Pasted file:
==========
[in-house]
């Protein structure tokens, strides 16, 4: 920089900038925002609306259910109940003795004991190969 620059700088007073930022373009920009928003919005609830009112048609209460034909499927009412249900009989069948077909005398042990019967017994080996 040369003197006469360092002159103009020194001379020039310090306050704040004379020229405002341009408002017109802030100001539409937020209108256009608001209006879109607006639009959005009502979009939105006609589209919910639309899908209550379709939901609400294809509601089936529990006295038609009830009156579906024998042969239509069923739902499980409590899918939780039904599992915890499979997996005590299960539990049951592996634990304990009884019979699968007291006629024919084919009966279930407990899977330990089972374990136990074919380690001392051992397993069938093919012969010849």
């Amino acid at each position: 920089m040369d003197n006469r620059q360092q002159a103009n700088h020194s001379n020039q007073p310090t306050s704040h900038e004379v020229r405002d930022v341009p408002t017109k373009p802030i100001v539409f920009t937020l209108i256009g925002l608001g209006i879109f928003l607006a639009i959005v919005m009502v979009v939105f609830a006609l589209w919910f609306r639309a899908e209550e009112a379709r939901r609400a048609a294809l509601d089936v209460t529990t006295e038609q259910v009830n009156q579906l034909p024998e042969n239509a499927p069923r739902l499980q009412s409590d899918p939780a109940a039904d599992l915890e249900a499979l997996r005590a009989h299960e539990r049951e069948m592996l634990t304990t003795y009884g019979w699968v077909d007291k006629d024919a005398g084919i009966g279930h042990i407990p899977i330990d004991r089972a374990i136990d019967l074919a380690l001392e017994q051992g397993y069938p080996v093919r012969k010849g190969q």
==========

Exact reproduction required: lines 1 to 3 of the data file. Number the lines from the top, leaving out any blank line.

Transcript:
[in-house]
């Protein structure tokens, strides 16, 4: 920089900038925002609306259910109940003795004991190969 620059700088007073930022373009920009928003919005609830009112048609209460034909499927009412249900009989069948077909005398042990019967017994080996 040369003197006469360092002159103009020194001379020039310090306050704040004379020229405002341009408002017109802030100001539409937020209108256009608001209006879109607006639009959005009502979009939105006609589209919910639309899908209550379709939901609400294809509601089936529990006295038609009830009156579906024998042969239509069923739902499980409590899918939780039904599992915890499979997996005590299960539990049951592996634990304990009884019979699968007291006629024919084919009966279930407990899977330990089972374990136990074919380690001392051992397993069938093919012969010849």
């Amino acid at each position: 920089m040369d003197n006469r620059q360092q002159a103009n700088h020194s001379n020039q007073p310090t306050s704040h900038e004379v020229r405002d930022v341009p408002t017109k373009p802030i100001v539409f920009t937020l209108i256009g925002l608001g209006i879109f928003l607006a639009i959005v919005m009502v979009v939105f609830a006609l589209w919910f609306r639309a899908e209550e009112a379709r939901r609400a048609a294809l509601d089936v209460t529990t006295e038609q259910v009830n009156q579906l034909p024998e042969n239509a499927p069923r739902l499980q009412s409590d899918p939780a109940a039904d599992l915890e249900a499979l997996r005590a009989h299960e539990r049951e069948m592996l634990t304990t003795y009884g019979w699968v077909d007291k006629d024919a005398g084919i009966g279930h042990i407990p899977i330990d004991r089972a374990i136990d019967l074919a380690l001392e017994q051992g397993y069938p080996v093919r012969k010849g190969q």